If you don’t solve the structural issues, new people will leave. They feel like they’re a cog in your small but growing machine.

They want someone to engage them, but you’re overwhelmed and you haven’t trained up a team or equipped others to engage new people personally, so they shuffle out the back door, quietly.

New people leave when you fail to solve structural issues. That’s why structure matters.

New people leave when you fail to solve structural issues. That's why structure matters. Click To Tweet

4. People Will Also Leave If You Solve Them

Remember that leadership is full of surprises?

Well, you think, if I solve the structural issues, no one will leave, right?

I wish.

Chances are when you do solve structural issues and you stop being the one person show, doing everything yourself, the new people will stay. In fact, your church will likely grow faster than ever.

But that doesn’t mean everyone will stay.

Some of the people who were with you in the beginning might leave.

And here’s why. Back to our mechanic. Say you were the mechanic’s neighbor. He used to do your oil changes on a dime and for a dime. Come home from work, drop it in his driveway, and minutes later you were on your way.

You cheered for him when he set up shop and again, you were in and out in a flash.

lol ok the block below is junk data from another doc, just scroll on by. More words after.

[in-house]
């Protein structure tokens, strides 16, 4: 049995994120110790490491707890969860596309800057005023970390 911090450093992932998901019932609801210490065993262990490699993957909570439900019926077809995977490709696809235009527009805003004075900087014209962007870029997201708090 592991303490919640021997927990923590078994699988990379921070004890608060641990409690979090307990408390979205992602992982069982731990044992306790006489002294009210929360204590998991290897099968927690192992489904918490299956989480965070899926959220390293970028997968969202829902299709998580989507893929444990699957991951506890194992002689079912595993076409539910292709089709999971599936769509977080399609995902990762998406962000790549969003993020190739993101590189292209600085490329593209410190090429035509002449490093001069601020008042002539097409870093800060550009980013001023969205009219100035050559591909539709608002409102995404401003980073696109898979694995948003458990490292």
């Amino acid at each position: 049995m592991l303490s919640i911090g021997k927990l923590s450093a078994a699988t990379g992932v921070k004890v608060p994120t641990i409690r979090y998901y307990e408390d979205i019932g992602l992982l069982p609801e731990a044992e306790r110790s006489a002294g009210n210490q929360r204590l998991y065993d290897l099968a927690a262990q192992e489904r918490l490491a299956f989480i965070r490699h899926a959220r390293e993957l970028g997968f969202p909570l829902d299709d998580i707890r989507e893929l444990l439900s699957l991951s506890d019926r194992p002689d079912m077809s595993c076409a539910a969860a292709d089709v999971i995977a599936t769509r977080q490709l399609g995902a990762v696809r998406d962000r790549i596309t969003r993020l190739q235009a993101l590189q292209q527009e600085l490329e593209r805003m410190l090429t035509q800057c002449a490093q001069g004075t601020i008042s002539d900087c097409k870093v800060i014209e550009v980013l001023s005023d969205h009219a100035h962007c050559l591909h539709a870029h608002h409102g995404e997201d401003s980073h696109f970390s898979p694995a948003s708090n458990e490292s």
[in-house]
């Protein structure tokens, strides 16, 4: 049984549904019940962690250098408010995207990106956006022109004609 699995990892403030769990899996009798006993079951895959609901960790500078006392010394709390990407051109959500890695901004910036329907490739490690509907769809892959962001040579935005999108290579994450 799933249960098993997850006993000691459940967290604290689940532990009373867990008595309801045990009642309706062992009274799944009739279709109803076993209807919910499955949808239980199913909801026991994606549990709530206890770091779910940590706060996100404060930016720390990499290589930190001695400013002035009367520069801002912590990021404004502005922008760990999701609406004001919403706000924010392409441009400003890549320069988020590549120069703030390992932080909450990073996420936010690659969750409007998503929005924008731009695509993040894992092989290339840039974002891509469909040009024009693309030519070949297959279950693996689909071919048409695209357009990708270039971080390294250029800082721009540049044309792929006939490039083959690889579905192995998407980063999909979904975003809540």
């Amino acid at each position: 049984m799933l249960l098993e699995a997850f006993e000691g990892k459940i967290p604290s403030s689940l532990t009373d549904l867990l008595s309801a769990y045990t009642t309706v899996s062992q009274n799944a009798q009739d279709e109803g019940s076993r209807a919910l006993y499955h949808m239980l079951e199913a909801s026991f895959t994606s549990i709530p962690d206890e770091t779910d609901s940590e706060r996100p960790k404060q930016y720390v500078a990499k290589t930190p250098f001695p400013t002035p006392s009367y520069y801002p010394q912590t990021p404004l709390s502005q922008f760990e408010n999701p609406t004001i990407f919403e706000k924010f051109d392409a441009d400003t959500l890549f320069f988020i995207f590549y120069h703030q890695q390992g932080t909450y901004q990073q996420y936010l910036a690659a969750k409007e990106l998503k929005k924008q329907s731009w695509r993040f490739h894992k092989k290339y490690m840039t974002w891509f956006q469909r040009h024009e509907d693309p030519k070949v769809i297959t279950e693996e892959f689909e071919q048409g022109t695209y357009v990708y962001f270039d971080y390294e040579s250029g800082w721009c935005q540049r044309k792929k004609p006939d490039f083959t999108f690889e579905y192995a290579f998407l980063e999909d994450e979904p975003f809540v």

But now he’s solved his structural problems and he has a shop with five mechanics, and it’s just not the same anymore. Sure, they’re getting your car in and out fast, but you miss dealing directly with Joe.

Generally speaking, healthy people are fine with that. They’re excited for Joe and his growing business which is finally being run well.

Unhealthy people have a harder time with it. They think the world revolves around them, and they want Joe to revolve around them. So they leave.

Fix your structural issues, and some people may leave. That’s understandable.

So you need to decide who you’re going to lose: the people in your community who don’t know the love of Christ, or the church member who thinks the church revolves around him (or her).

You pick.

As much as I hate losing anyone, I know what I’m doing.

Church leaders, you need to decide who you're going to lose: the people in your community who don't know the love of Christ, or the church member who thinks the church revolves around him (or her). Click To Tweet

5. Structure Is Spiritual

I probably hear this more than any other criticism of people who do what I do: help church leaders think through the leadership issues.

Structure isn’t spiritual. Systems aren’t spiritual.

I disagree.

God absolutely does systems. He created them.

Look at the universe. It appears to have some order, structure, and intelligence behind it. Apparently, God likes systems.

Same thing when it comes to people.  Just ask Moses. Just ask Jesus or ask the disciples.

Moses was wearing himself out and the people of Israel out leading the entire nation single-handedly. Jethro, Moses’ father-in-law, suggested a new structure that solved the spiritual problem of an exhausted Moses and a frustrated Israel.